Film: Ijaazat (1986)
Producer: R.K. Gupta
Lyricist, Director: Gulzar
Singer: Asha Bhosle
“Settling Scores” − An Unsettling Score
LOVE − another four-letter word! Hurts you more than any other such word, that too lovingly! What an irony! And the plethora of feelings it evokes in you is almost the same in number Gulzar has had his takes on. I don’t think anyone has ever described the nuances and minute feelings of love that one experiences like he has. But when it came to expressing the pain in love, guess no one has been better at it than him −
“Mujhe agar baahon mein bhar lo, shayad tumko chain mile…”
“Woh khat ke purze udaa rahaa tha, hawaaon ka rukh dikha raha tha…”
“Haath chhoote bhi to rishte nahin chhoda karte…”
“Tere bina zindagi bhi lekin…zindagi to nahin…”
“Dil hai to phir dard hoga, dard hai to dil bhi hoga…”
“Kabhi kisi roz yun bhi hota….hamari haalat tumhaari hoti…”
Maya – the affection, the compassion or the illusion? All of these, per my English dictionary. Maybe Gulzar too has referred one, for he brought to life a character that was perfect to these meanings! So much that even Sudha, who is possessive about Mahendar, falls in love with the enigma that she is.
“Ek dafa woh yaad hai tumko,
bin batti jab cycle ka chaalan hua tha,
humne kaise bhuke pyase becharon si acting ki thi.
Hawaldar ne ulta ek atthani deke waapas bhej diya tha,
ek chavanni meri thi, woh bhijwado...”
Is love a matter of give and take? Yes, has to be mutual at least (Naah, I haven’t seen/heard of unconditional love!). And no, because whatever you do for the other person is never out of compulsion or calculation, it’s always out of love. But what happens when things go wrong? You want to be back to your normal self by “settling accounts” (not necessarily in a negative sense tough), at times wanting back everything that you gave and at times, even “give back” (pun intended) everything that you got! Of course this is on a lighter and a “fighter” side, but giving back would be more in terms of things tangible, because somewhere you are so much hurt and heartbroken, you just don’t want to keep anything that would remind you of the times past. And the wanting back becomes more abstract – it is the emotions, love and time that you have “spent” on someone, spent with someone; the good memories that you have made with that someone. Such a dilemma one is mostly in, you want to forget and yet you want to kind of cling on to your love by remembering the good times, the smallest of things and the minutest of incidents.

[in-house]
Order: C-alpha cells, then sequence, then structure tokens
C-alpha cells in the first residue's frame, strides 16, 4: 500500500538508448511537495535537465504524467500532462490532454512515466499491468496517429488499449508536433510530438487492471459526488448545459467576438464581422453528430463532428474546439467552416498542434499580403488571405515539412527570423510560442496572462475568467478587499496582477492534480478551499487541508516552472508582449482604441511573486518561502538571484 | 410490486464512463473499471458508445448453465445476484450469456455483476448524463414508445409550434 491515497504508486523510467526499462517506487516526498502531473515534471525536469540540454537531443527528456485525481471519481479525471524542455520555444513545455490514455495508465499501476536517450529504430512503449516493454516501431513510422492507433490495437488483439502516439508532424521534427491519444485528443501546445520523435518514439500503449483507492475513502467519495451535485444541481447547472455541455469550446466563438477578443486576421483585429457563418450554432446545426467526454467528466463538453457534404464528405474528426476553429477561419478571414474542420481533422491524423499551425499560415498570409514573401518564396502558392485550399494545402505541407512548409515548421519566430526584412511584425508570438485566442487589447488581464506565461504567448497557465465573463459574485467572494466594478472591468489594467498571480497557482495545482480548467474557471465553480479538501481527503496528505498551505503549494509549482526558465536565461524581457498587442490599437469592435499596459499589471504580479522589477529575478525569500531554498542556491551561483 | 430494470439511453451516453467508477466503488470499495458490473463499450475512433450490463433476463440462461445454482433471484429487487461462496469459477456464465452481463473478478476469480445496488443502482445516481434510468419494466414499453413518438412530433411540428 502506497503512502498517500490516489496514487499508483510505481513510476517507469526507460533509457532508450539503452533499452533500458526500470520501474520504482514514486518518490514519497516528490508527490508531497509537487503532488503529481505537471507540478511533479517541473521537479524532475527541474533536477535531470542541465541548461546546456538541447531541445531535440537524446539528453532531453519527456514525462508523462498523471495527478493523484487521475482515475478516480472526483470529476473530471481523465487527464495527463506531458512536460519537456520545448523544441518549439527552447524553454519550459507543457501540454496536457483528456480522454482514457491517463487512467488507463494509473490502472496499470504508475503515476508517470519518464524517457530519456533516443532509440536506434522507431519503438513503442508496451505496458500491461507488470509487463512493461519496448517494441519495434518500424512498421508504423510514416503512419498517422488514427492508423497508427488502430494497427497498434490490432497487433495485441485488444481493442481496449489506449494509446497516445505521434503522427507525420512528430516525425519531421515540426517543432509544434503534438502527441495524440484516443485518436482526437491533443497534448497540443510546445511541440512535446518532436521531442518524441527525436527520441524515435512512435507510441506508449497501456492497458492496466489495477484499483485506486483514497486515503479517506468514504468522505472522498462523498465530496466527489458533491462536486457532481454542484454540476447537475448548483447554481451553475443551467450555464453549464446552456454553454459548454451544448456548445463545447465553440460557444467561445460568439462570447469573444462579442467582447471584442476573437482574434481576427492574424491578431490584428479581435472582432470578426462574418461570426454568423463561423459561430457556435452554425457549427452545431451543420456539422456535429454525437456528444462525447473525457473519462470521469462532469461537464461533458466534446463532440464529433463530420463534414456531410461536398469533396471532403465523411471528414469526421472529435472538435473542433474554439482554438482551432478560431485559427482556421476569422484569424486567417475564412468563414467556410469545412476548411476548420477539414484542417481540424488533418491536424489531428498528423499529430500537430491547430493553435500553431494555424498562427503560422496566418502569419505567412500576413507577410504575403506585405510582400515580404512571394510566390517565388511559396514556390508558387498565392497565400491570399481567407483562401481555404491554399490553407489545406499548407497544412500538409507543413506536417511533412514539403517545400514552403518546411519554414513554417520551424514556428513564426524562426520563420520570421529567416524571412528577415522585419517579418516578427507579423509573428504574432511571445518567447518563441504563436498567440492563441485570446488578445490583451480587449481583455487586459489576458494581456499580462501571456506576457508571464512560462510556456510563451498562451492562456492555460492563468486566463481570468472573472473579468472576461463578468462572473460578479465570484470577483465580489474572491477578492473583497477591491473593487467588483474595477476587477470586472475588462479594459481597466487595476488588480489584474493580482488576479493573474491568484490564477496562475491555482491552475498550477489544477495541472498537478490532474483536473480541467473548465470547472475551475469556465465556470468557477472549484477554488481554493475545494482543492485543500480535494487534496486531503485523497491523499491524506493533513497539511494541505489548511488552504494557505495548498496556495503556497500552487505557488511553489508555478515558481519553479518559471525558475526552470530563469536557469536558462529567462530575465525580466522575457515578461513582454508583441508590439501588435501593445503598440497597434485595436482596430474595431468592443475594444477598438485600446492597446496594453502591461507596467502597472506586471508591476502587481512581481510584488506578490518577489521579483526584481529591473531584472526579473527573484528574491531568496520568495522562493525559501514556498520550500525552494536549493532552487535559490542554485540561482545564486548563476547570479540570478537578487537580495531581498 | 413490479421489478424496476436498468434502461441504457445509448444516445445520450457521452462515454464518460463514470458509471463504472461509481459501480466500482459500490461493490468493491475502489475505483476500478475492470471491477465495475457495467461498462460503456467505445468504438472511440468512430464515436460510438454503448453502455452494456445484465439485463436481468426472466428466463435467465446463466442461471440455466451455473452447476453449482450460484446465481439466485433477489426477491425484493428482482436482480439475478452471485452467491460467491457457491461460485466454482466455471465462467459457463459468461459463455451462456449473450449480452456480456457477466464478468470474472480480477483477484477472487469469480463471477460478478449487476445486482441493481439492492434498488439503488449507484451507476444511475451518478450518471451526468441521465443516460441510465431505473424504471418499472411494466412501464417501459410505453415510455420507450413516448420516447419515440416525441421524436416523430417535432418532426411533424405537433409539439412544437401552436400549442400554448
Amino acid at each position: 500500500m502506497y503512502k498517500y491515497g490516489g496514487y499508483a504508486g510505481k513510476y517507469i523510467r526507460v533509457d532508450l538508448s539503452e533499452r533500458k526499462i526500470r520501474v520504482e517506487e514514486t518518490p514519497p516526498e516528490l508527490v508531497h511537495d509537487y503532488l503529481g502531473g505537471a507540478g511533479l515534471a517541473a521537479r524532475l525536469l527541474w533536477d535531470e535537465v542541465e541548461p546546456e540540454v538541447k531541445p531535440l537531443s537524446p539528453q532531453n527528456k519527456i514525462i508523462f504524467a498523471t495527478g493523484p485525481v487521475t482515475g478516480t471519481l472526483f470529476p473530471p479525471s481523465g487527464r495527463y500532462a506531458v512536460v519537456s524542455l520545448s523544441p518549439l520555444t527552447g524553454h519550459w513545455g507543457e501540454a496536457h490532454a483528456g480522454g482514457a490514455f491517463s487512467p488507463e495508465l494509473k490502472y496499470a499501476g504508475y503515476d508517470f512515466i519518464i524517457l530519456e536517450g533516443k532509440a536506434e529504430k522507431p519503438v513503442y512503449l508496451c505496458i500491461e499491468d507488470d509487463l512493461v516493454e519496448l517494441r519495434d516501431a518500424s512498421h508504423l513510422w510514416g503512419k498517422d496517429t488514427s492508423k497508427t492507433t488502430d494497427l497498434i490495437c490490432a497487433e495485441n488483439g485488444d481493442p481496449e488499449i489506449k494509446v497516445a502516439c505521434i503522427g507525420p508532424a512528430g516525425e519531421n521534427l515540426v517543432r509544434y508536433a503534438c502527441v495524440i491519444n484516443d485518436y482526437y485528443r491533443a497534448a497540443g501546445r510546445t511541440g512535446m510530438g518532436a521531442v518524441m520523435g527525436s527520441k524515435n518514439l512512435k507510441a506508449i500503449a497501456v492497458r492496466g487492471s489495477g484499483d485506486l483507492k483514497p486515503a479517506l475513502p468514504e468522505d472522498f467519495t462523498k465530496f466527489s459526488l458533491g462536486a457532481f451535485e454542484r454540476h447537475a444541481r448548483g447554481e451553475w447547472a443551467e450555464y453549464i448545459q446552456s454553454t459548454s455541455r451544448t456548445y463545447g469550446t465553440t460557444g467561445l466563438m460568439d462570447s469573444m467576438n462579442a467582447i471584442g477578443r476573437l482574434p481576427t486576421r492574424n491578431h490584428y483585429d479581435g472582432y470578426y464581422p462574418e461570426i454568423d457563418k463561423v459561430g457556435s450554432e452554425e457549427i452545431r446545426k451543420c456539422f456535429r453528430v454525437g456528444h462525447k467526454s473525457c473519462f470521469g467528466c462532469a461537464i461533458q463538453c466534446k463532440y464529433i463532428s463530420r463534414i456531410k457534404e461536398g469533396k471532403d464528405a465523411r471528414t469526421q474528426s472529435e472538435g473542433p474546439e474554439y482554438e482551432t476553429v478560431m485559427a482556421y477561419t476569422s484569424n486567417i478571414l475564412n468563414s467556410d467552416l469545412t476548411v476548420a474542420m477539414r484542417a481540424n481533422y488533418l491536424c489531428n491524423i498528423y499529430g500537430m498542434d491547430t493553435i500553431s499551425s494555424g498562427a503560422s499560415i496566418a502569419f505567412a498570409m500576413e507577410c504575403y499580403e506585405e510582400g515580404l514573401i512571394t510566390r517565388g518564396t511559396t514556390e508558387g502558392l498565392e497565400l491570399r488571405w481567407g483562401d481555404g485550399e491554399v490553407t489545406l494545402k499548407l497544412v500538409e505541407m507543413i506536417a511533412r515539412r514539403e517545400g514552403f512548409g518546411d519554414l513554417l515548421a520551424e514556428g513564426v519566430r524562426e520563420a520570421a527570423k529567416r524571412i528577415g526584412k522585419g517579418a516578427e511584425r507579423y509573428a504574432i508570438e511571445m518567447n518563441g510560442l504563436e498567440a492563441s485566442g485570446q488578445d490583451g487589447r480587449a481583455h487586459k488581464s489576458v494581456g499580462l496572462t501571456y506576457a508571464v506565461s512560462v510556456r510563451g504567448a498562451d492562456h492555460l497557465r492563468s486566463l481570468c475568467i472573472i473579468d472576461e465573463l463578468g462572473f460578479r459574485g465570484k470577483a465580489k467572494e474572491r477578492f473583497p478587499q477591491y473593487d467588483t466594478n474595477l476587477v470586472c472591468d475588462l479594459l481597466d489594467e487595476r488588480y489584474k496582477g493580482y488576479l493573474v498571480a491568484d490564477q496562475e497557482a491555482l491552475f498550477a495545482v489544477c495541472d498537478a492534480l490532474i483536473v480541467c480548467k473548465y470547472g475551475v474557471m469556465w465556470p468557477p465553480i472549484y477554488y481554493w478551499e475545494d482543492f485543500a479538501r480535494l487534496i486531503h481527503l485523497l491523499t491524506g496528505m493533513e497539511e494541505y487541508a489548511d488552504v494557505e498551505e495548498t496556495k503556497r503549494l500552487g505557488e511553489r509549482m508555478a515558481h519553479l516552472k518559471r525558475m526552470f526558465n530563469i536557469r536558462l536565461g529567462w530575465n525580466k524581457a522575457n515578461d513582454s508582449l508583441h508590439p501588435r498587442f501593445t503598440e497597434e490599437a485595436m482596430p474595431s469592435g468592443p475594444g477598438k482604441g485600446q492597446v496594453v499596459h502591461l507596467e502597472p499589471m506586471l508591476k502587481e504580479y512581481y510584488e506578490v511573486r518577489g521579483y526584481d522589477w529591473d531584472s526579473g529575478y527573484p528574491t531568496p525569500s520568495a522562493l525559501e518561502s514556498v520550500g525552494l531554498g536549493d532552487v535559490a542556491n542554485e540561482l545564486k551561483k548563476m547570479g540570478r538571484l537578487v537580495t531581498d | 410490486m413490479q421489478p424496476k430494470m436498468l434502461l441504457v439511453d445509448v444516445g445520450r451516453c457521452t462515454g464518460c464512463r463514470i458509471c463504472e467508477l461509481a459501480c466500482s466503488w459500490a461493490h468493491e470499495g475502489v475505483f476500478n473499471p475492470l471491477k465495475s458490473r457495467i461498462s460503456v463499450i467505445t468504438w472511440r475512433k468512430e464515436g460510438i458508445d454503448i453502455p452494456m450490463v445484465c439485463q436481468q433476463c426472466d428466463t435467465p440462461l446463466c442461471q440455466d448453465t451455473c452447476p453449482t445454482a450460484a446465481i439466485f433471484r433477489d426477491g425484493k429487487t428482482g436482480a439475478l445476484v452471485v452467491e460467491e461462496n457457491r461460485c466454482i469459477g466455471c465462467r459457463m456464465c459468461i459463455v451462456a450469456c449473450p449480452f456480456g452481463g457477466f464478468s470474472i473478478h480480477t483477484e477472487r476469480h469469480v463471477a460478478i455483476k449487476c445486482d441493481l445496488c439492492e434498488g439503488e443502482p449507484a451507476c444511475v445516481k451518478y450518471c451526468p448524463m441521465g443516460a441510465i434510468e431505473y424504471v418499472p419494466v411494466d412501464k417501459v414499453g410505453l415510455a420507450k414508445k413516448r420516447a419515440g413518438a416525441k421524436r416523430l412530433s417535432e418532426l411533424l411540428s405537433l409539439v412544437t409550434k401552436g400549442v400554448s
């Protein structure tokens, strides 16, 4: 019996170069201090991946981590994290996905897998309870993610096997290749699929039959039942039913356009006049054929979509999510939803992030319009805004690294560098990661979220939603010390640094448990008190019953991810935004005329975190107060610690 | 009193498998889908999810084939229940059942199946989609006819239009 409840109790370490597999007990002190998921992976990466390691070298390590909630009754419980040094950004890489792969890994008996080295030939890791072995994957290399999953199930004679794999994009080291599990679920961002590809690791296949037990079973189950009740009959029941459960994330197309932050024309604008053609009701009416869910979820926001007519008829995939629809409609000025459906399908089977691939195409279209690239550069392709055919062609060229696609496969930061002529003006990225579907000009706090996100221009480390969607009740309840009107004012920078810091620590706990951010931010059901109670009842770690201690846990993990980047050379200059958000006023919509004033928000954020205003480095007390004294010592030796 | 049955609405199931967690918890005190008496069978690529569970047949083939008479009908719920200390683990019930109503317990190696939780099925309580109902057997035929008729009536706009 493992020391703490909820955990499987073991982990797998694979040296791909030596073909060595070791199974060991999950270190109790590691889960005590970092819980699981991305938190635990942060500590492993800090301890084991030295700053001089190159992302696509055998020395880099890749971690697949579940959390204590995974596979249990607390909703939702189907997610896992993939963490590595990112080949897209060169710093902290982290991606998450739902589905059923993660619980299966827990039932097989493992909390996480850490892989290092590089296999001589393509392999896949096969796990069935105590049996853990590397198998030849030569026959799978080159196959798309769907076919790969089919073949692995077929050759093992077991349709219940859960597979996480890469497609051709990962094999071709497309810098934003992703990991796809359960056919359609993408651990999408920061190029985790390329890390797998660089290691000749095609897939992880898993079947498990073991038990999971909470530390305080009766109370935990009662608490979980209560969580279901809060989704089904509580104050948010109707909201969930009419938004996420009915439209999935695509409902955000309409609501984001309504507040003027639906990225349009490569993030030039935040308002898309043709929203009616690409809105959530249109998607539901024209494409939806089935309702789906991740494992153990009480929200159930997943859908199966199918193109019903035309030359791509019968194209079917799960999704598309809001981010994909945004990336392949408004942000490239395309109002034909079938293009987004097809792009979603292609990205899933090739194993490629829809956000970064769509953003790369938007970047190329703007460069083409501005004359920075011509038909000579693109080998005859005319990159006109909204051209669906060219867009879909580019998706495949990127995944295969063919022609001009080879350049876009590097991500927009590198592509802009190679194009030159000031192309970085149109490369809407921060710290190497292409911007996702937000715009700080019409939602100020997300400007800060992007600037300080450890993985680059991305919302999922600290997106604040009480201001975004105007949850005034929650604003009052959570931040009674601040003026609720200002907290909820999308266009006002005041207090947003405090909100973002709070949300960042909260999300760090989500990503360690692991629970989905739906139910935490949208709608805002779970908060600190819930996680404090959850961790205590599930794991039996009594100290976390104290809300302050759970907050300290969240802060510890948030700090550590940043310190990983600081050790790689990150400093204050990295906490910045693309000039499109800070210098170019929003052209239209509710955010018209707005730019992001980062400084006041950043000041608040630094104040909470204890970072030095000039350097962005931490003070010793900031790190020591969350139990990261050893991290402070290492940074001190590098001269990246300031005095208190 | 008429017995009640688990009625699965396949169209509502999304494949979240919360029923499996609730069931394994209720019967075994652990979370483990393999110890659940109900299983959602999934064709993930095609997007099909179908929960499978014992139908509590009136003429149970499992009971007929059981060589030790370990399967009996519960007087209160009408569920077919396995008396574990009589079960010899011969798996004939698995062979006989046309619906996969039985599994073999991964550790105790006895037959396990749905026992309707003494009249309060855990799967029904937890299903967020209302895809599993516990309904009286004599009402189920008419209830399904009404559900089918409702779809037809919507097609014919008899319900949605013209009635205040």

The first time I had heard this song, I hadn’t quite liked it. There was something uneasy about the song. It wasn’t just the unusual and awkward pattern of the song and lyrics. There was more to it. And that unrest, to my surprise, couldn’t find a reason. I could feel each and every word of a lady who had lost her love, wanting her share of love back, her memories back; I could feel those expressions in the singer’s voice, with the minimal music only adding to its loneliness. But I hadn’t yet realized that it was the uncalled-for pain that I couldn’t really bear! The picture of a lady dressed in white, a soft glow of light around, sitting on the stairs, remembering her good times, in pain but having no complaints, rather, having a light smile on her face − it was painfully beautiful and beautifully painful!